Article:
In 1930, a 63-year-old Laura Ingalls Wilder completed an autobiographical account of the first 16 years of her life. She called the non-fiction account of her rough childhood, written for adults, Pioneer Girl. Unfortunately, despite the help of her daughter Rose Wilder Lane—who was already a successful journalist and writer in her own right—publishers rejected the work. 

Of course, many of the same stories ended up as part of a series that sold over 60 million copies when Wilder was convinced to fictionalize (and soften) her life for a younger audience in the Little House books. With those books now a staple of American literature and many people's childhoods, it makes sense that a savvy publisher would dig up the old Pioneer Girl manuscript and make it available to the public. The problem is, they didn't make it available enough.

South Dakota State Historical Society Press published Pioneer Girl as an annotated autobiography—annotation and editing done by Pamela Smith Hill, who wrote a biography of Wilder in 2007—last November. The book offers a look at life in the American West that isn't smoothed over for children's consumption, and Hill's annotations add backstories and real-life drama to characters you might remember from the series.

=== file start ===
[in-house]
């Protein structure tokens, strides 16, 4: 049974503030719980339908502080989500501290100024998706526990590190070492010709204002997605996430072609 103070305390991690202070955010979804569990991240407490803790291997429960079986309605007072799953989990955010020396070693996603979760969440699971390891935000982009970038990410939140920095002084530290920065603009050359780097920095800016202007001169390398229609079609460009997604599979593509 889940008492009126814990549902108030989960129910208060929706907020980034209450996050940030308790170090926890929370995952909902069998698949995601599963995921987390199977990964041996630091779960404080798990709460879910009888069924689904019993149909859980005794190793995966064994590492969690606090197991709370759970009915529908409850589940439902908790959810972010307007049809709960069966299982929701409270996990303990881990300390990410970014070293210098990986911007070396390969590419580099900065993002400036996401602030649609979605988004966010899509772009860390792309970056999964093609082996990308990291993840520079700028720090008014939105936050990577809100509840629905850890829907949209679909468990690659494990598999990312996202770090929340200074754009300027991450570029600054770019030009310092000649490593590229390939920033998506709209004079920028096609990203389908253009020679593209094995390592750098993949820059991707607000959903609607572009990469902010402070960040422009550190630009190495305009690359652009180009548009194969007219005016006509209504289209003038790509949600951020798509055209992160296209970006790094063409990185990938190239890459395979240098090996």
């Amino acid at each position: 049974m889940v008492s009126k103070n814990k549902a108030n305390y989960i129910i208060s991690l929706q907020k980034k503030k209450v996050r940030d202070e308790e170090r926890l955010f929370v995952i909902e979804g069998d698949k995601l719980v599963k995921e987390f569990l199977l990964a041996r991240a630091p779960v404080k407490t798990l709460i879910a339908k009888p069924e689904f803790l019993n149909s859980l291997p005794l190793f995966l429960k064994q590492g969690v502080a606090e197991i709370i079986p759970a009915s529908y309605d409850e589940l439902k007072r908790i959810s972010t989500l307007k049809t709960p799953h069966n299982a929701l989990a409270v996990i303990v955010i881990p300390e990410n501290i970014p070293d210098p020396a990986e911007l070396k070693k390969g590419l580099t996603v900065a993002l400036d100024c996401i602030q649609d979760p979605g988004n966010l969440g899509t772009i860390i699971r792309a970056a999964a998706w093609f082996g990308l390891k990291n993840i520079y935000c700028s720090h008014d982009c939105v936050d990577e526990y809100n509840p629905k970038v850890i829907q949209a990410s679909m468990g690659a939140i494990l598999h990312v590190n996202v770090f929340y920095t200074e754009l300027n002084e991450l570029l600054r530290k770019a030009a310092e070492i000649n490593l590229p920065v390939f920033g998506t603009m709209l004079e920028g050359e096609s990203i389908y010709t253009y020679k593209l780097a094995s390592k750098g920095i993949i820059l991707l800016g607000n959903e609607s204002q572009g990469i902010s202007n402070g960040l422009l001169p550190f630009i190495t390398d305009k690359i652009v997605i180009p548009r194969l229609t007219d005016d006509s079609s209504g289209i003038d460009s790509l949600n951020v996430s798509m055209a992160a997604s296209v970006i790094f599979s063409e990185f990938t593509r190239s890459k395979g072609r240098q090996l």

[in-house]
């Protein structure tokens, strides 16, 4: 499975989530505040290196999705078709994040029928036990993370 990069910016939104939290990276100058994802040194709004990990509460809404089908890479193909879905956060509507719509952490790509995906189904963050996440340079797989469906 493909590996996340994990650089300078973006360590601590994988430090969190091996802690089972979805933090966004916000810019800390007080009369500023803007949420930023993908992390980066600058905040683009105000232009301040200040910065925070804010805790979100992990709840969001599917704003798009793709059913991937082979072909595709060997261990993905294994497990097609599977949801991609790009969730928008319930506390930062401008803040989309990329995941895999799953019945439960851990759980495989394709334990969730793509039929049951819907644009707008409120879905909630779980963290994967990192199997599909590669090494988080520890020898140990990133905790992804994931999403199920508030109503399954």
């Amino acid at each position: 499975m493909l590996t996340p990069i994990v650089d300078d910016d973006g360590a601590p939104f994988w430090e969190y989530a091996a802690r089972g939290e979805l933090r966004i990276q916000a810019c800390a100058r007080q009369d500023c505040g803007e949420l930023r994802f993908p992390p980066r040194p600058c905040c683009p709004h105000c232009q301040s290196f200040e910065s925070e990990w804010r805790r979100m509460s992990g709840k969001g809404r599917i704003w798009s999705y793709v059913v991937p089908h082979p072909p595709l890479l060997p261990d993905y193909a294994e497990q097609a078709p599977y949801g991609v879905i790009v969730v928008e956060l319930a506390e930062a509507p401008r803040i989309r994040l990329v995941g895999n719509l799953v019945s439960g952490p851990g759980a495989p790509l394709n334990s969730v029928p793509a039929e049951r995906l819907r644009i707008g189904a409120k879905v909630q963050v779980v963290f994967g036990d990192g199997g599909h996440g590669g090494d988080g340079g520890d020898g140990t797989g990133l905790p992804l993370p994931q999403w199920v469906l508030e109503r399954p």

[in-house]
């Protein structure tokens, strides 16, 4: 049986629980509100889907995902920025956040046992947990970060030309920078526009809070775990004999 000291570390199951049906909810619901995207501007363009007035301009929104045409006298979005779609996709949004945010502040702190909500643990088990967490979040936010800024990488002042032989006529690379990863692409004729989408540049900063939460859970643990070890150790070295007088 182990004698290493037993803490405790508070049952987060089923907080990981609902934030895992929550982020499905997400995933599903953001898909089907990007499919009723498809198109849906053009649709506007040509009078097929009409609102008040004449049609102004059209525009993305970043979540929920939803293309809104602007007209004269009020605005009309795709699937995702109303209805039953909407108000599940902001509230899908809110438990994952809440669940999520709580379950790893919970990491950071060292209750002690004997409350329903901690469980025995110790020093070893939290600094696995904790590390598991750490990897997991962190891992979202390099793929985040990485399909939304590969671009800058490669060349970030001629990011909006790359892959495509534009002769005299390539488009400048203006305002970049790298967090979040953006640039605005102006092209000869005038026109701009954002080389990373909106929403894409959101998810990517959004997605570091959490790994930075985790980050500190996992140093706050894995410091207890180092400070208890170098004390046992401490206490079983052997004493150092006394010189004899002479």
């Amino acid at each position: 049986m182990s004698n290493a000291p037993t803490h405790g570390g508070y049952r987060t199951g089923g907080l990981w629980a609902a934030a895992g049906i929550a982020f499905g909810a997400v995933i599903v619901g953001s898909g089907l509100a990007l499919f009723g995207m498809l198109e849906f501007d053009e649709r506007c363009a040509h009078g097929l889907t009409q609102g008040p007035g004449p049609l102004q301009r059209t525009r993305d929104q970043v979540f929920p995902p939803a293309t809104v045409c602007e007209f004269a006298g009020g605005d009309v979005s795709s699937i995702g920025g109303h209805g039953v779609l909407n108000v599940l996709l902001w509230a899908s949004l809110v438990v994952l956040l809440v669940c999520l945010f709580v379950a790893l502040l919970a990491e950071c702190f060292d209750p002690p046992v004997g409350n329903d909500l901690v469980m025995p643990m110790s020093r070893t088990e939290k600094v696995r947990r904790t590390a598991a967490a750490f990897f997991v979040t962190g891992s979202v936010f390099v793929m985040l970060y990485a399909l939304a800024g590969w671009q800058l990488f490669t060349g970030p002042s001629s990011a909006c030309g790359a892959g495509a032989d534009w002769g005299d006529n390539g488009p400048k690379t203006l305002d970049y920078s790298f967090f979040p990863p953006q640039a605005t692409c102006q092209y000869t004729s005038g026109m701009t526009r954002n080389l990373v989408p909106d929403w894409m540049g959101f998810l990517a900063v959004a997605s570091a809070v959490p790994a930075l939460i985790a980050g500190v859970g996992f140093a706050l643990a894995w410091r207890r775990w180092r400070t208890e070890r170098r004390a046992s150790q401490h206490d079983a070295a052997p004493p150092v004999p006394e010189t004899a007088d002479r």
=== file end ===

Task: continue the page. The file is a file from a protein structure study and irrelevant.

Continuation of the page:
Fans jumped at the chance to take a rawer, realer look at the beloved author. The initial print was just 15,000 copies, all of which had sold out by Thanksgiving. That left an additional 15,000 orders unfulfilled—not to mention the 30,000 Amazon orders that had yet to be met. Nancy Tystad Koupal, the director of the publishing house, explained to Slate that they never expected to need so many copies. "You have to understand—this is an academic book," says Koupal. "We felt we were taking a huge risk even to do [15,000]."

Luckily for them, what was intended as an academic book recieved a decent amount of media attention that elevated it to must-read status for Wilder completeists, of which there are apparently more than 15,000. Slate's review from last year states, "If you haven’t read the Little House books, in other words, Pioneer Girl is not the place the start. (Ideally, the place to start is at around 5 years old, snuggled up against your own Ma or Pa.) But for those who already adore the novels they inspired, this annotated edition of Pioneer Girl will deepen and enrich a great American story."

For now, if you want a copy of the book you'll just have to wait, probably until March. Unless you're willing to really pay for it: Due to the demand, "used" copies of the book are selling on Amazon for close to $400.